TO: Providence Good Neighbor Standing Committee
FROM: Members of the Providence Transportation Work Group
RE: Follow-up on Transportation Design Management enhancements
DATE: January 12, 2014
Previous work of the Transportation Work Group (TWG)
The Good Neighbor Agreement (GNA), which establishes the TWG and outlines its goals and tasks, was signed November 8, 2012, eight months after the Hearings Officer’s decision on Providence Portland Medical Center’s Conditional Use Master Plan (CUMP) in March of that same year.
The Good Neighbor Standing Committee asked Zach Michaud of the North Tabor Neighborhood to convene a TWG and obtain ideas for its initial work. In May, 2013, Jim Parker sent Zach a list of ideas for the first meeting. Zach forwarded that list to GNA representatives Don Gardner, Gary Naylor, Dave Bodine, and potential members of a TWG, Gail Morris and Judy Kennedy, in July, 2013.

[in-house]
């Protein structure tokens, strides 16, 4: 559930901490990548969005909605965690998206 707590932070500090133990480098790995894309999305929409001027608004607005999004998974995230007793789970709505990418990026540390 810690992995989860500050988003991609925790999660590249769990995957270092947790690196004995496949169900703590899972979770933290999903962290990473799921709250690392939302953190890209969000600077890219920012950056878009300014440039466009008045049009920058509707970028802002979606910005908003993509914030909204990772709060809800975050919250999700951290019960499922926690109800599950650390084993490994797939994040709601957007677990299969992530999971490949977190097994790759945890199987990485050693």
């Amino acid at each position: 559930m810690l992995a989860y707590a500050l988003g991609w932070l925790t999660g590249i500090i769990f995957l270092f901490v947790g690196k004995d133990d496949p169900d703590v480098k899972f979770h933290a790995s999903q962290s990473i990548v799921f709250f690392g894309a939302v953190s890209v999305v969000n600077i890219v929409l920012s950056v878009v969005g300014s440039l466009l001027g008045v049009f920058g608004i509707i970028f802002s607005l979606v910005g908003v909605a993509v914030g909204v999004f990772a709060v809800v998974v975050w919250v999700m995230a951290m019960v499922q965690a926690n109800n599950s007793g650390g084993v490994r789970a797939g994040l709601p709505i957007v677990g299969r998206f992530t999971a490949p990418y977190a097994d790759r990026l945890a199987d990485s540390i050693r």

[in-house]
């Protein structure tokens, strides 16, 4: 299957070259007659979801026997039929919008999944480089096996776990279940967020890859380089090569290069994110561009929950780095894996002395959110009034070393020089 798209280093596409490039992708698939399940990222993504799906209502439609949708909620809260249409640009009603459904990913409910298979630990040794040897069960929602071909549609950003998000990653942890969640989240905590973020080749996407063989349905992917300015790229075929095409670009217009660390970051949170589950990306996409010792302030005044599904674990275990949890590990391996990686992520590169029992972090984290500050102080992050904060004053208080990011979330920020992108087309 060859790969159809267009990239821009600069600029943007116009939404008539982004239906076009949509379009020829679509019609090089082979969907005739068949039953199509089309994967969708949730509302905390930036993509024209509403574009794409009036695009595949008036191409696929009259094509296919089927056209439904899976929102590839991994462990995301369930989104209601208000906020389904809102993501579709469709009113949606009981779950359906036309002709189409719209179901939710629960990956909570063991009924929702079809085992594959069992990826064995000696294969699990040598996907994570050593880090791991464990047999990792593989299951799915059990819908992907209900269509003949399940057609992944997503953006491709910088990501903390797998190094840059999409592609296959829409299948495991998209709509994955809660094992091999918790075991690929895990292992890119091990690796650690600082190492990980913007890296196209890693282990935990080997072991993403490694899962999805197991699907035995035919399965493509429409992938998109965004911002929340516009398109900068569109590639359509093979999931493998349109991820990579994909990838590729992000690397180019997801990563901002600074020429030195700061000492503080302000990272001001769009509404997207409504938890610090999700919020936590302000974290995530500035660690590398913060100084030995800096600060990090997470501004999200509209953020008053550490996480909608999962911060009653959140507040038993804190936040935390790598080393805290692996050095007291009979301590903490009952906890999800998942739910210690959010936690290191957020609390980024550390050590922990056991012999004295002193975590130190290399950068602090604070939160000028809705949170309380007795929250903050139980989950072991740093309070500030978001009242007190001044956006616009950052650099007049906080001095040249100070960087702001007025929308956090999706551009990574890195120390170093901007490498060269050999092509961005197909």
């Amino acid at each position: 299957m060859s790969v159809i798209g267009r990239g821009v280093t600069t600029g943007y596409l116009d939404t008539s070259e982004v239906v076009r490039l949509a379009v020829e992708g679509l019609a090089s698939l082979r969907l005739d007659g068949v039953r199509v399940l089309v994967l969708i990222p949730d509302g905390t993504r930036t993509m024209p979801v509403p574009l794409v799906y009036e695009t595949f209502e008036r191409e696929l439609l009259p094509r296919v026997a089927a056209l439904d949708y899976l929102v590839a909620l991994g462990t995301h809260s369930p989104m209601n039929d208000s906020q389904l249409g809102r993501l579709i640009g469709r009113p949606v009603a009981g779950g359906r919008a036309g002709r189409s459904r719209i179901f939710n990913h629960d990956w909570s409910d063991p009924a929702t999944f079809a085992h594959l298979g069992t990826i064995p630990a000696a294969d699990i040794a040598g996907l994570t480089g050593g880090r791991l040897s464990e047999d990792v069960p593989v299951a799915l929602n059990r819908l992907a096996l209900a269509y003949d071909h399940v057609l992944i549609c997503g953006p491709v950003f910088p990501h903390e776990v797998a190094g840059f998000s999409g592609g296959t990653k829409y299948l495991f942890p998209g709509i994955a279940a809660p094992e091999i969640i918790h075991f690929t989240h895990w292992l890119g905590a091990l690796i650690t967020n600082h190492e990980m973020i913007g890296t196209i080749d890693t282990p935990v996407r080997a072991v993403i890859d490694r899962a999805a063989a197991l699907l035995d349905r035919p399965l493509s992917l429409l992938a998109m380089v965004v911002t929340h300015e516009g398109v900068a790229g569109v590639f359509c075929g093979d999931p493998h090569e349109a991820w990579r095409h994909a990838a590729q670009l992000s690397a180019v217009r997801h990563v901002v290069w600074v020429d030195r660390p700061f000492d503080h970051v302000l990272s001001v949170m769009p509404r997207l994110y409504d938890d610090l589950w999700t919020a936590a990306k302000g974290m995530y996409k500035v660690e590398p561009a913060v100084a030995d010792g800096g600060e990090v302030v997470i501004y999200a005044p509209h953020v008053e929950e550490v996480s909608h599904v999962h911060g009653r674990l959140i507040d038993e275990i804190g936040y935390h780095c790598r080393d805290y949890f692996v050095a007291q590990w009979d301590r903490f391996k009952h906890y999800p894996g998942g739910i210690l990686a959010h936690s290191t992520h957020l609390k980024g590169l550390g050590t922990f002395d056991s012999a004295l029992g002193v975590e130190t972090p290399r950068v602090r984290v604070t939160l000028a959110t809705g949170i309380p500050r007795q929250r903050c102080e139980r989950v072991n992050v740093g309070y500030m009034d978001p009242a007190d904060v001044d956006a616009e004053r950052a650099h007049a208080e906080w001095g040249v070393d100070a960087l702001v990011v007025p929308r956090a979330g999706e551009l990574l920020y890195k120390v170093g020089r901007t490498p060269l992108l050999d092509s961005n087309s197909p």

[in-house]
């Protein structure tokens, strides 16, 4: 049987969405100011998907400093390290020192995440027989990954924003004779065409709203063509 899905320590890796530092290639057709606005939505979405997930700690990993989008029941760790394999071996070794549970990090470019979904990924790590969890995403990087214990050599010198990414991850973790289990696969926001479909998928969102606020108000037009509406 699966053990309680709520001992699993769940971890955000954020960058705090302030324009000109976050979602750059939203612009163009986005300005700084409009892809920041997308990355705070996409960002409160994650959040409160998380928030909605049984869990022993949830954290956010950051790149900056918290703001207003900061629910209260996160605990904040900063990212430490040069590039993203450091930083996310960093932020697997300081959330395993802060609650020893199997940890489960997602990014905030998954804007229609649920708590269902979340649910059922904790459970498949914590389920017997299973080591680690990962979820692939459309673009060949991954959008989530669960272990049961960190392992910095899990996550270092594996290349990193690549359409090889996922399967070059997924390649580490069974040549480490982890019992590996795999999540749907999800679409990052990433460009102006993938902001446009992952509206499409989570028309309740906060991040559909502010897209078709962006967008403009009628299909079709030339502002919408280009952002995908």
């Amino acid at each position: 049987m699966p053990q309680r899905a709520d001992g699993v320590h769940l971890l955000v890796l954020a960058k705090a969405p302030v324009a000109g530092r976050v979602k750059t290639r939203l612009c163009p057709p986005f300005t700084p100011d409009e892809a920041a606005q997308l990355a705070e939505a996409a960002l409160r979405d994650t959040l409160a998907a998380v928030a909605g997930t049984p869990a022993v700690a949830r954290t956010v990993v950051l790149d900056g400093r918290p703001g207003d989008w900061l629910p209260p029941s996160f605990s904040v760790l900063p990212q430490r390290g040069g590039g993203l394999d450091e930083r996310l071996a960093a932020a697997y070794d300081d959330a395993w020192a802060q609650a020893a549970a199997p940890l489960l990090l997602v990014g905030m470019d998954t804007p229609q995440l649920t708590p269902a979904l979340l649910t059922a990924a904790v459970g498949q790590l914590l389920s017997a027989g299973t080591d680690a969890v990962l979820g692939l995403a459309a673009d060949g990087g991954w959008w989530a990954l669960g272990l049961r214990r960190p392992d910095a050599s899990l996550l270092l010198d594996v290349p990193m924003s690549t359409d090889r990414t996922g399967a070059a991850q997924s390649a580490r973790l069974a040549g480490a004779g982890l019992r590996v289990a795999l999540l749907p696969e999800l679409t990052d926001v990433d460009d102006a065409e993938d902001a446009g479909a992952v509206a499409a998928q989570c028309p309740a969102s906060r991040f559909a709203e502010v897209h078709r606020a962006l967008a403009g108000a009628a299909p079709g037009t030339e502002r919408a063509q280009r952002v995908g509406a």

The first meeting of the TWG was convened under Zach’s chairmanship in August, 2013. It was sparsely attended—only Zach, Dave Bodine, and Judy Kennedy were present—due to vacation schedules. Nevertheless several ideas were recommended, and at the second meeting of the TWG in January, 2014, three of those actions — the removal of a parking space next to the Cancer Center exit to 47th avenue from the PPMC campus; the “return” of the pedestrian crosswalk at 47th/Oregon to its original location; and a crosswalk at one end of the Emilie House on Glisan — were approved by PPMC. They will be presented to GNA at its meeting, February 5. Then they will have to wait for action to be undertaken between PPMC and appropriate offices of the Portland Bureau of Transportation (PBOT).